As renewable energy sources become more prevalent nowadays, solar energy systems are being widely adopted by businesses and homeowners. It is an excellent way to generate electricity cleanly and efficiently, but it also comes with its own set of unique challenges. One such challenge is the risk of fire, which can be caused by various factors such as overloading, loose connections, or a faulty inverter. In recent news, there have been reports of a fire accident at a photovoltaic (PV) system.
On October 16th, 2022, a pharmaceutical factory in western Sydney, Australia, suffered significant property damage and millions of dollars in equipment loss due to a fire caused by solar panels on the factory's roof.
In July 2022, a solar power plant in Sas van Gent, Zeeland province, Netherlands caught fire due to sustained high temperatures, and the fire spread over an area of about 5000 square meters. The cause of the fire was unknown.
In June 2022, a fire broke out on the roof of an industrial building in Prince George's County, United States, and thick smoke filled the area. Local firefighters believe the fire was likely caused by photovoltaic components.
According to statistics, more than 80% of fires are caused by faults on the DC side of PV systems. In PV systems, due to the stacking of component voltages, a series of component circuits often have a direct current high voltage of about 600V to 1000V. When cable connections age, connectors malfunction, models do not match, or when two conductors with opposite polarity are very close together and the insulation between the two wires fails, it is very likely to produce a direct current arc under the action of high voltage, which can cause an open flame and lead to a fire. Therefore, it can be seen that the arc sparks caused by high DC voltage are the "culprit" of photovoltaic fires.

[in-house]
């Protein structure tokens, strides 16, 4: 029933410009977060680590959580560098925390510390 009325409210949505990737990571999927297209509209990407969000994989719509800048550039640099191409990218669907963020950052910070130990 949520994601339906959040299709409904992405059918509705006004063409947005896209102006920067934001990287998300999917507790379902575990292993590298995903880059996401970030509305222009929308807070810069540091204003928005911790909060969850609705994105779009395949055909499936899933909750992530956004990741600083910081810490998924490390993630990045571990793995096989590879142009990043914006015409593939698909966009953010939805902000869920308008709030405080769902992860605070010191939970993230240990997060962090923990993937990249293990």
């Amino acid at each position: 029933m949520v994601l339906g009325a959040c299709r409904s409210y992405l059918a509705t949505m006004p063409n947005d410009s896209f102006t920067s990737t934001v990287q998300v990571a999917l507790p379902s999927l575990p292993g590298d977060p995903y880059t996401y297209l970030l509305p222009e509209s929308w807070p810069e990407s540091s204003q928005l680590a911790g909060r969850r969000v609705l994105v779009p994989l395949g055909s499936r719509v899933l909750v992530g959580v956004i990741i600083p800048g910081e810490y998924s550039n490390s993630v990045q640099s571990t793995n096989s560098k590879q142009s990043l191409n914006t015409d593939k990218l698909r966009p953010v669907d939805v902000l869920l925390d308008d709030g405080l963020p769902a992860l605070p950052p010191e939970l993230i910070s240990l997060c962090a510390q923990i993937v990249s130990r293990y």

In order to prevent fire risks in PV systems, in addition to regulating system design and installation, and strictly controlling product quality, certain technology and equipment can also be used to greatly reduce the probability of fires.
This is where microinverters come in. As the world's pioneer of high-power microinverters, TSUN has always attached great importance to safety issues in the solar industry.
Microinverters from TSUN adopt a low-voltage parallel connection method, ensuring that DC generally stays lower than 60V on the roof, while string inverters can go up to 600-1000V. It effectively reduces the risk of high-voltage DC and improves the safety of photovoltaic power generation systems. Rapid shutdown is also already implemented in every inverter, making it easy to shut off in case of an emergency.
In addition, TSUN's microinverters come with a monitoring system that provides real-time data on the performance of each panel in the system. This allows for early detection of any issues, such as faulty panels or loose connections, that could lead to a fire. With this information, the problem can be addressed before it causes any damage.
Because string inverters connect panels in a series, if one goes down or produces less energy, every other panel in the series is also affected. This is especially an issue if partial shading of your panels is happening throughout the day as the entire system will only perform as well as the lowest producing panel.
On the other hand, microinverters from TSUN do not experience this same issue because they connect in parallel, which ensures that all the panels are working independently at their highest efficiency.
With the continuous development of the distributed market, TSUN will continue to uphold the concept of "More safety, More power" and push the safe development of photovoltaics to a new level. At that time, more owners can freely enjoy truly safe and clean green energy.